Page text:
Kemp has some Georgia lawmakers and business leaders in his corner — arguing that the steps to reopen businesses are small and have strict requirements.

Rep. Clay Pirkle, R-Ashburn, who is also a member of the governor’s economic impact coronavirus task force, said that rules are “still pretty tight.”

“I don't see it as much of an opening,” he told CNHI. “It appears to me that it's incremental in opening the economy back, but it's there's still a lot of rules that you have to go by, in order for these small businesses to be able to earn a living. Because the safety of our citizens is, is very important.”

When asked about Trump’s comments critiquing Kemp, Pirkle added “The last time I checked, Kemp is the governor of Georgia, not Trump.”

Some mayors in Georgia support the governor and are confused by Trump.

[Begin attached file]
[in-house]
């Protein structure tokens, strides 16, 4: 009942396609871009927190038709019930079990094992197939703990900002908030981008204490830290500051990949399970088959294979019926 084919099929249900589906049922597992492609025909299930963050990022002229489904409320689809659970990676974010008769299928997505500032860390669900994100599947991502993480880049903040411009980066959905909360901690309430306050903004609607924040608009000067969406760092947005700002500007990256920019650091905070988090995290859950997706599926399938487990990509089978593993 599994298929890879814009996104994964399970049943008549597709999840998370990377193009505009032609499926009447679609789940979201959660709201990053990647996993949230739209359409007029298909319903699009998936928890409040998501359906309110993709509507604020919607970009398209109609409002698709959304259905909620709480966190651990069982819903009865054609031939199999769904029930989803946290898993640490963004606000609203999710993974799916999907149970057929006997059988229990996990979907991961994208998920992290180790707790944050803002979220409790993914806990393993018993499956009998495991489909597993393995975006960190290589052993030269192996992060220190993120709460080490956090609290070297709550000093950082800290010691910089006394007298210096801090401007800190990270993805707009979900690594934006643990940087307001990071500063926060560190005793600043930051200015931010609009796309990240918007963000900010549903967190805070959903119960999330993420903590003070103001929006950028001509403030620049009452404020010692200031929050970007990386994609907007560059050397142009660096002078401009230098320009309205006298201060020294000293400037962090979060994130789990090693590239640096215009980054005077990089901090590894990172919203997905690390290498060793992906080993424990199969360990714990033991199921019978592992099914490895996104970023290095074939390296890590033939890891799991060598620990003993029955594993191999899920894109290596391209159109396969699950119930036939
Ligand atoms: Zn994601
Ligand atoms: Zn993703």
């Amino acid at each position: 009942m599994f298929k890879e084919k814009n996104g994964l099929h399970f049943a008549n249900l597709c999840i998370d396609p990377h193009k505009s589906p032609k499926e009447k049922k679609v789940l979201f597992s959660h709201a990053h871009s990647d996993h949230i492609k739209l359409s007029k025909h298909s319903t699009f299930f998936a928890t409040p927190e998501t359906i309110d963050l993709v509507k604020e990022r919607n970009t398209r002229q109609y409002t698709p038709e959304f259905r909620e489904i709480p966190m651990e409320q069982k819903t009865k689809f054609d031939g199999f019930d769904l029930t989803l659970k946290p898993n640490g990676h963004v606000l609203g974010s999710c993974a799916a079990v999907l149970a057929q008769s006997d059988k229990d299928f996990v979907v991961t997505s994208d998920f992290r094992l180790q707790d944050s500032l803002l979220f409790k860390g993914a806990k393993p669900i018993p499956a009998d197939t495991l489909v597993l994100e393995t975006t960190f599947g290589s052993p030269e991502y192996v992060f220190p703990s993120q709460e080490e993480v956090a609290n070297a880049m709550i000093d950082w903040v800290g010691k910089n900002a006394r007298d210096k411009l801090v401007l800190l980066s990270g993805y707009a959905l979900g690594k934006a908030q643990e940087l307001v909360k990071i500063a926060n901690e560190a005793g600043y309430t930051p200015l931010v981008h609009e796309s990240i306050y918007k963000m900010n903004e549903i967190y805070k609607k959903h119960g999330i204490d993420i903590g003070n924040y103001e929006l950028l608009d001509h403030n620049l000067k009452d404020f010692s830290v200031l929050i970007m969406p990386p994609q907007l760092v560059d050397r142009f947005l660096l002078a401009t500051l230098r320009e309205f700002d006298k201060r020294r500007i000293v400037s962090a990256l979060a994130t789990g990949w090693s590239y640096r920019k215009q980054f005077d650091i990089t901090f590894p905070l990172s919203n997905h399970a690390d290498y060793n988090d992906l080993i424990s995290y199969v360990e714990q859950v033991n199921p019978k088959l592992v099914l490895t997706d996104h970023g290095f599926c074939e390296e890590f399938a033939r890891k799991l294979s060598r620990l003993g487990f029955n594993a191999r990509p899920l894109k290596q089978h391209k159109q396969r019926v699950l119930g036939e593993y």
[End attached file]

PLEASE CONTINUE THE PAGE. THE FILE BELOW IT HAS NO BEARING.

Valdosta Mayor Scott James Matheson, a Republican, said he found the president's comments "odd" after encouraging governor's to make their own calls on when to reopen their states.

"I thought I heard the president loud and clear saying he’s handing it back over to the governors and it’s the governor’s decision," he said. "As Governor Kemp put forward the timeline, we were sticking with the original game plan of the city of Valdosta."

The mayor of Dalton, David Pennington, said there are "no good answers" on when to reopen and he doesn't expect a large wave of patrons in retail stores early on. “We are already in a depression,” he said. “People my age and younger have never experienced that. And there are some people who still aren’t feeling it. But we had 22 million people unemployed in the last month.”